# amplitude

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## am·pli·tude

(ăm′plĭ-to͞od′, -tyo͞od′)
n.
1. Greatness of size; magnitude.
2. Fullness; copiousness.
3. Breadth or range, as of intelligence.
4. Astronomy The angular distance along the horizon from true east or west to the intersection of the vertical circle of a celestial body with the horizon.
5. Physics The maximum absolute value of a periodically varying quantity.
6. Mathematics
a. The maximum absolute value of a periodic curve measured along its vertical axis.
b. The angle made with the positive horizontal axis by the vector representation of a complex number.
7. Electronics The maximum absolute value reached by a voltage or current waveform.

[Latin amplitūdō, from amplus, large.]

## amplitude

(ˈæmplɪˌtjuːd)
n
1. greatness of extent; magnitude
2. abundance or copiousness
3. breadth or scope, as of the mind
4. (Astronomy) astronomy the angular distance along the horizon measured from true east or west to the point of intersection of the vertical circle passing through a celestial body
5. (Mathematics) maths Also called: argument (of a complex number) the angle that the vector representing the complex number makes with the positive real axis. If the point (x, y) has polar coordinates (r, θ), the amplitude of x + iy is θ, that is, arctan y/x. Compare modulus2 See also Argand diagram
6. (General Physics) physics the maximum variation from the zero or mean value of a periodically varying quantity
[C16: from Latin amplitūdō breadth, from amplus spacious]
Collins English Dictionary – Complete and Unabridged, 12th Edition 2014 © HarperCollins Publishers 1991, 1994, 1998, 2000, 2003, 2006, 2007, 2009, 2011, 2014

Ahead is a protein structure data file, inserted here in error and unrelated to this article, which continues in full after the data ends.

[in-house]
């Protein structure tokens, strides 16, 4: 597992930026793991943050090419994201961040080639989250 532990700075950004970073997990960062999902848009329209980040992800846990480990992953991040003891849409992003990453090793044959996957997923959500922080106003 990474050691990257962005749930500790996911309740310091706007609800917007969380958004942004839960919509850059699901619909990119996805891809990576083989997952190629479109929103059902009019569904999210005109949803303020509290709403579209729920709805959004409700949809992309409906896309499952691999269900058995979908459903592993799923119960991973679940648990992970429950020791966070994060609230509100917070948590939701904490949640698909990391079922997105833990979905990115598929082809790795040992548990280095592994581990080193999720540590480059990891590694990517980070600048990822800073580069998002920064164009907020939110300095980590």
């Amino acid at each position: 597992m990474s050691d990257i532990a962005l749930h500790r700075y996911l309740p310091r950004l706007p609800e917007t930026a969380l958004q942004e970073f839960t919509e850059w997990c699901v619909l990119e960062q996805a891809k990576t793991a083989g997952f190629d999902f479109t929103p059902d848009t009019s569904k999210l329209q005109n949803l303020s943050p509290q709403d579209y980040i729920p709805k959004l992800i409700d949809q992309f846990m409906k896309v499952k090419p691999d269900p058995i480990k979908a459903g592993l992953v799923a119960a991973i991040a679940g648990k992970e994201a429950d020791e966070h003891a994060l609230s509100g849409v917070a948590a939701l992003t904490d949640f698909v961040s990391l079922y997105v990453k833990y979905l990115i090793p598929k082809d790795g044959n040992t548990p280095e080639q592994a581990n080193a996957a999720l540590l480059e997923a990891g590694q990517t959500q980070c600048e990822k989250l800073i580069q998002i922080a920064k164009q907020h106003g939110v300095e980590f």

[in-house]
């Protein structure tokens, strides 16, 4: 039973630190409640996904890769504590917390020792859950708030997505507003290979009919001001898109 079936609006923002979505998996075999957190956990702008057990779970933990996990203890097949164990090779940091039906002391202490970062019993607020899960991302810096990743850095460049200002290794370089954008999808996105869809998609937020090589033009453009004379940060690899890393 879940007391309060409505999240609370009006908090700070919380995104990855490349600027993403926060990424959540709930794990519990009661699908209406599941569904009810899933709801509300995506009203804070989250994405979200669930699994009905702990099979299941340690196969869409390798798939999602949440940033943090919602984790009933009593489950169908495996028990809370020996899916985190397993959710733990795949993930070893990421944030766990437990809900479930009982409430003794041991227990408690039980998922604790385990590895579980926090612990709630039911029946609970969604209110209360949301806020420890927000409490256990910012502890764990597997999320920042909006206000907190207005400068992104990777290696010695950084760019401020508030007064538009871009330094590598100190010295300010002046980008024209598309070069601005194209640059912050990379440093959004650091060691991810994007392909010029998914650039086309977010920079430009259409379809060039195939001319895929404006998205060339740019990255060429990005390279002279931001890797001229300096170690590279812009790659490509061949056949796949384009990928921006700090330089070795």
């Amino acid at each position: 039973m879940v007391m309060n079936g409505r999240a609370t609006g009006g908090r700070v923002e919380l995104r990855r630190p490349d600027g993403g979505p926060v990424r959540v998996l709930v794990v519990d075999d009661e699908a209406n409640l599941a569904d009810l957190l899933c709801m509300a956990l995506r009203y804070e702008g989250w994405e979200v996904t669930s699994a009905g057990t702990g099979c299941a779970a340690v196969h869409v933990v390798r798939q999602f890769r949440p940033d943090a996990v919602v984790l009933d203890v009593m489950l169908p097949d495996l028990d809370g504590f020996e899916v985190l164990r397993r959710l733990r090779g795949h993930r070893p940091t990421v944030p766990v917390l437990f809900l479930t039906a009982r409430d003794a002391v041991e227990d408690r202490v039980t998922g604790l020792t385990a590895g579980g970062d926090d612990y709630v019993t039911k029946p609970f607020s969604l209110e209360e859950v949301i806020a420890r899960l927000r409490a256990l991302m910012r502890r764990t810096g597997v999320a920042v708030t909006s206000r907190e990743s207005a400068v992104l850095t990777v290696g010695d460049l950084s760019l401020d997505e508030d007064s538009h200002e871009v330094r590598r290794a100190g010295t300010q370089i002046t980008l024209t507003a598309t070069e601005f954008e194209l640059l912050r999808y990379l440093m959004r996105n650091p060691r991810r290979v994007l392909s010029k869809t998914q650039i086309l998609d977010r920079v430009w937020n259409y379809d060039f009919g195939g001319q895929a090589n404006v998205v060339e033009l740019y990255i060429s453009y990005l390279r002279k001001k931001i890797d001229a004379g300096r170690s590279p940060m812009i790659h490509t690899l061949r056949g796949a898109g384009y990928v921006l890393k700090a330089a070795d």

## am•pli•tude

(ˈæm plɪˌtud, -ˌtyud)

n.
1. the state or quality of being ample, esp. as to breadth or width; largeness.
2. large or full measure; abundance.
3. mental range, scope, or capacity.
4. the absolute value of the maximum displacement from a zero value during one period of an oscillation.
5. the maximum deviation of an alternating current from its average value.
6. the arc of the horizon measured from the east or west point to the point where a vertical circle through a heavenly body would intersect the horizon.
[1540–50; < Latin amplitūdō. See ample, -i-, -tude]

## am·pli·tude

(ăm′plĭ-to͞od′)
One half the full extent of a vibration, oscillation, or wave. The amplitude of an ocean wave, for example, is the maximum height of the wave crest above the level of calm water, or the maximum depth of the wave trough below the level of calm water. The amplitude of a pendulum swinging through an angle of 90° is 45°. See more at wave.

## amplitude

A wave’s greatest displacement from equilibrium.
Dictionary of Unfamiliar Words by Diagram Group Copyright © 2008 by Diagram Visual Information Limited
ThesaurusAntonymsRelated WordsSynonymsLegend:
 Noun 1 amplitude - (physics) the maximum displacement of a periodic wavenatural philosophy, physics - the science of matter and energy and their interactions; "his favorite subject was physics"shift, displacement - an event in which something is displaced without rotation 2 amplitude - the property of copious abundance  abundance, copiousness, teemingness - the property of a more than adequate quantity or supply; "an age of abundance" 3 amplitude - greatness of magnitudemagnitude - the property of relative size or extent (whether large or small); "they tried to predict the magnitude of the explosion"; "about the magnitude of a small pea"signal level - the amplitude level of the desired signalbackground level, noise level - the amplitude level of the undesired background noise